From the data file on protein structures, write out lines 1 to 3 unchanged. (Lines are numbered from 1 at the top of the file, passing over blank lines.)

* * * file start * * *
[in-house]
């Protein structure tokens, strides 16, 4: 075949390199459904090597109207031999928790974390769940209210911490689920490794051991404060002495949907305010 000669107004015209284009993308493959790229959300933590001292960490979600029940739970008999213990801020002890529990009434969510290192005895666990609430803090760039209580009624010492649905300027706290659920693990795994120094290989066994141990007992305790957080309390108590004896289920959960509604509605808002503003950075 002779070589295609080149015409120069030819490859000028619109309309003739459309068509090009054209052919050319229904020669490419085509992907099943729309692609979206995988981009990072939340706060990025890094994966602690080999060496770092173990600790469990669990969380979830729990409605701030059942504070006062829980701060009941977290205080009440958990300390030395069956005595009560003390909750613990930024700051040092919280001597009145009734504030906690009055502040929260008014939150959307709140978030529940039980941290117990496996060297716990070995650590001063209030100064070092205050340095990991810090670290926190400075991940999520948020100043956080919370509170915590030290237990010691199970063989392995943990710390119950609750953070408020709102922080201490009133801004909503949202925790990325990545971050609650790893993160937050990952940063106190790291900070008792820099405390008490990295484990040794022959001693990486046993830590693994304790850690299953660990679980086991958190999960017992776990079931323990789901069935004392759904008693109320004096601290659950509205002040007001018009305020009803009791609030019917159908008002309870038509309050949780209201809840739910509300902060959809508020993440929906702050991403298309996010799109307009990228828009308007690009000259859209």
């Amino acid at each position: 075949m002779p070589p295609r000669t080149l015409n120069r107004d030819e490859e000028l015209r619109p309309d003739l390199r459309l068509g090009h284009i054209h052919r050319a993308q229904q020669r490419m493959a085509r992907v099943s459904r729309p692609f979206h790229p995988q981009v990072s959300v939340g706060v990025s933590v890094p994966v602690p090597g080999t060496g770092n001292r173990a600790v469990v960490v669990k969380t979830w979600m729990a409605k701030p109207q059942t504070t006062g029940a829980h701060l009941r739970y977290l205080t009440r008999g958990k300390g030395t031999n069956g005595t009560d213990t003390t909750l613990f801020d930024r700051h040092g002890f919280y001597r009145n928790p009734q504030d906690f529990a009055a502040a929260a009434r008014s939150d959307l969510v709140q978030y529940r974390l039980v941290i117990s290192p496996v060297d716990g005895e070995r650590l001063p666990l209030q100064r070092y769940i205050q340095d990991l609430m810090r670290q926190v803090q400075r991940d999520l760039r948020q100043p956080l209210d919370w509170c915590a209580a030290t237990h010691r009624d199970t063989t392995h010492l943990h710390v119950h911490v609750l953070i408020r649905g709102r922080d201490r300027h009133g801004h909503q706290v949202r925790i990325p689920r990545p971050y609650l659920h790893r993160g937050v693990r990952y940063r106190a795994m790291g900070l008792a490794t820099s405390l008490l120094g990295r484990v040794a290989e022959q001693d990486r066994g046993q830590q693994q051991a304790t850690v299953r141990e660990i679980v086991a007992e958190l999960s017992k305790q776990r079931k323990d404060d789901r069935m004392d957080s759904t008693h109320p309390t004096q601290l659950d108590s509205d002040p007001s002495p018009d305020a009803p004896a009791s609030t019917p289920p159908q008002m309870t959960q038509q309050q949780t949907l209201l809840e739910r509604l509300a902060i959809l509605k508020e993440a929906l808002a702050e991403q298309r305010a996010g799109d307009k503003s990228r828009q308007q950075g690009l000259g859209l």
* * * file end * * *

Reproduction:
[in-house]
């Protein structure tokens, strides 16, 4: 075949390199459904090597109207031999928790974390769940209210911490689920490794051991404060002495949907305010 000669107004015209284009993308493959790229959300933590001292960490979600029940739970008999213990801020002890529990009434969510290192005895666990609430803090760039209580009624010492649905300027706290659920693990795994120094290989066994141990007992305790957080309390108590004896289920959960509604509605808002503003950075 002779070589295609080149015409120069030819490859000028619109309309003739459309068509090009054209052919050319229904020669490419085509992907099943729309692609979206995988981009990072939340706060990025890094994966602690080999060496770092173990600790469990669990969380979830729990409605701030059942504070006062829980701060009941977290205080009440958990300390030395069956005595009560003390909750613990930024700051040092919280001597009145009734504030906690009055502040929260008014939150959307709140978030529940039980941290117990496996060297716990070995650590001063209030100064070092205050340095990991810090670290926190400075991940999520948020100043956080919370509170915590030290237990010691199970063989392995943990710390119950609750953070408020709102922080201490009133801004909503949202925790990325990545971050609650790893993160937050990952940063106190790291900070008792820099405390008490990295484990040794022959001693990486046993830590693994304790850690299953660990679980086991958190999960017992776990079931323990789901069935004392759904008693109320004096601290659950509205002040007001018009305020009803009791609030019917159908008002309870038509309050949780209201809840739910509300902060959809508020993440929906702050991403298309996010799109307009990228828009308007690009000259859209």
């Amino acid at each position: 075949m002779p070589p295609r000669t080149l015409n120069r107004d030819e490859e000028l015209r619109p309309d003739l390199r459309l068509g090009h284009i054209h052919r050319a993308q229904q020669r490419m493959a085509r992907v099943s459904r729309p692609f979206h790229p995988q981009v990072s959300v939340g706060v990025s933590v890094p994966v602690p090597g080999t060496g770092n001292r173990a600790v469990v960490v669990k969380t979830w979600m729990a409605k701030p109207q059942t504070t006062g029940a829980h701060l009941r739970y977290l205080t009440r008999g958990k300390g030395t031999n069956g005595t009560d213990t003390t909750l613990f801020d930024r700051h040092g002890f919280y001597r009145n928790p009734q504030d906690f529990a009055a502040a929260a009434r008014s939150d959307l969510v709140q978030y529940r974390l039980v941290i117990s290192p496996v060297d716990g005895e070995r650590l001063p666990l209030q100064r070092y769940i205050q340095d990991l609430m810090r670290q926190v803090q400075r991940d999520l760039r948020q100043p956080l209210d919370w509170c915590a209580a030290t237990h010691r009624d199970t063989t392995h010492l943990h710390v119950h911490v609750l953070i408020r649905g709102r922080d201490r300027h009133g801004h909503q706290v949202r925790i990325p689920r990545p971050y609650l659920h790893r993160g937050v693990r990952y940063r106190a795994m790291g900070l008792a490794t820099s405390l008490l120094g990295r484990v040794a290989e022959q001693d990486r066994g046993q830590q693994q051991a304790t850690v299953r141990e660990i679980v086991a007992e958190l999960s017992k305790q776990r079931k323990d404060d789901r069935m004392d957080s759904t008693h109320p309390t004096q601290l659950d108590s509205d002040p007001s002495p018009d305020a009803p004896a009791s609030t019917p289920p159908q008002m309870t959960q038509q309050q949780t949907l209201l809840e739910r509604l509300a902060i959809l509605k508020e993440a929906l808002a702050e991403q298309r305010a996010g799109d307009k503003s990228r828009q308007q950075g690009l000259g859209l």